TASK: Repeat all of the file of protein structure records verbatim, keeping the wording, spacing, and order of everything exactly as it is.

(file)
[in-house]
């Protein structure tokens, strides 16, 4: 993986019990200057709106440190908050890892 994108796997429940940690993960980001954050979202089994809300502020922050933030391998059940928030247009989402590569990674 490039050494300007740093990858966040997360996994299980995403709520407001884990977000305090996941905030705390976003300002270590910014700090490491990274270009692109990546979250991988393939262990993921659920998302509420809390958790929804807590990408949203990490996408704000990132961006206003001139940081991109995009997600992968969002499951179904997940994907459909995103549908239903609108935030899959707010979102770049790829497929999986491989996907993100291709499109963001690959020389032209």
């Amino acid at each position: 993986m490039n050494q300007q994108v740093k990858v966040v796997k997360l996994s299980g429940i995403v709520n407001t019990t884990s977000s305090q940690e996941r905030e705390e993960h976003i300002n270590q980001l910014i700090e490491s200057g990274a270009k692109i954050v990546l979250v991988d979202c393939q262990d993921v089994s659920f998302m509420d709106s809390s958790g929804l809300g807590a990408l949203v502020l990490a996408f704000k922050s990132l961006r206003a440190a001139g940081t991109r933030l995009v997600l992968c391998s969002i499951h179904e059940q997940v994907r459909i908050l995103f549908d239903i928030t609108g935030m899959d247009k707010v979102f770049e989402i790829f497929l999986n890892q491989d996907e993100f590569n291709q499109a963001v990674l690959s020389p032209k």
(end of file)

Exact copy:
[in-house]
């Protein structure tokens, strides 16, 4: 993986019990200057709106440190908050890892 994108796997429940940690993960980001954050979202089994809300502020922050933030391998059940928030247009989402590569990674 490039050494300007740093990858966040997360996994299980995403709520407001884990977000305090996941905030705390976003300002270590910014700090490491990274270009692109990546979250991988393939262990993921659920998302509420809390958790929804807590990408949203990490996408704000990132961006206003001139940081991109995009997600992968969002499951179904997940994907459909995103549908239903609108935030899959707010979102770049790829497929999986491989996907993100291709499109963001690959020389032209």
């Amino acid at each position: 993986m490039n050494q300007q994108v740093k990858v966040v796997k997360l996994s299980g429940i995403v709520n407001t019990t884990s977000s305090q940690e996941r905030e705390e993960h976003i300002n270590q980001l910014i700090e490491s200057g990274a270009k692109i954050v990546l979250v991988d979202c393939q262990d993921v089994s659920f998302m509420d709106s809390s958790g929804l809300g807590a990408l949203v502020l990490a996408f704000k922050s990132l961006r206003a440190a001139g940081t991109r933030l995009v997600l992968c391998s969002i499951h179904e059940q997940v994907r459909i908050l995103f549908d239903i928030t609108g935030m899959d247009k707010v979102f770049e989402i790829f497929l999986n890892q491989d996907e993100f590569n291709q499109a963001v990674l690959s020389p032209k």